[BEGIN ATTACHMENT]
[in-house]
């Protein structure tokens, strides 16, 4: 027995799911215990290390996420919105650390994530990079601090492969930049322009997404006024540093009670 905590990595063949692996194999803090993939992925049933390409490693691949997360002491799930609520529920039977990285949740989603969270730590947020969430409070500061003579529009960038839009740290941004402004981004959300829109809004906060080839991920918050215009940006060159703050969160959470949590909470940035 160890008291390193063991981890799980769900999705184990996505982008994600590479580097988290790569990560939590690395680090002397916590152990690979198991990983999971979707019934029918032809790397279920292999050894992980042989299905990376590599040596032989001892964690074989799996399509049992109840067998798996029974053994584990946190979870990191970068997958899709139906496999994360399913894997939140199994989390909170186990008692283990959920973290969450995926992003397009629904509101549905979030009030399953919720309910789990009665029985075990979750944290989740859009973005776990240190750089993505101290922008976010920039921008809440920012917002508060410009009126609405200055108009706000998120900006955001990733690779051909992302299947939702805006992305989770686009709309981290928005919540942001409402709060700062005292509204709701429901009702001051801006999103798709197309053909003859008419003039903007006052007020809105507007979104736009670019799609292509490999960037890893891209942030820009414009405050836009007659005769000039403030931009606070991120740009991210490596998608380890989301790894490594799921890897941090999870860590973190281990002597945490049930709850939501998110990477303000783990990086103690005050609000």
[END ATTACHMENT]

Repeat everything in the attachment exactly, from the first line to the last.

[in-house]
């Protein structure tokens, strides 16, 4: 027995799911215990290390996420919105650390994530990079601090492969930049322009997404006024540093009670 905590990595063949692996194999803090993939992925049933390409490693691949997360002491799930609520529920039977990285949740989603969270730590947020969430409070500061003579529009960038839009740290941004402004981004959300829109809004906060080839991920918050215009940006060159703050969160959470949590909470940035 160890008291390193063991981890799980769900999705184990996505982008994600590479580097988290790569990560939590690395680090002397916590152990690979198991990983999971979707019934029918032809790397279920292999050894992980042989299905990376590599040596032989001892964690074989799996399509049992109840067998798996029974053994584990946190979870990191970068997958899709139906496999994360399913894997939140199994989390909170186990008692283990959920973290969450995926992003397009629904509101549905979030009030399953919720309910789990009665029985075990979750944290989740859009973005776990240190750089993505101290922008976010920039921008809440920012917002508060410009009126609405200055108009706000998120900006955001990733690779051909992302299947939702805006992305989770686009709309981290928005919540942001409402709060700062005292509204709701429901009702001051801006999103798709197309053909003859008419003039903007006052007020809105507007979104736009670019799609292509490999960037890893891209942030820009414009405050836009007659005769000039403030931009606070991120740009991210490596998608380890989301790894490594799921890897941090999870860590973190281990002597945490049930709850939501998110990477303000783990990086103690005050609000």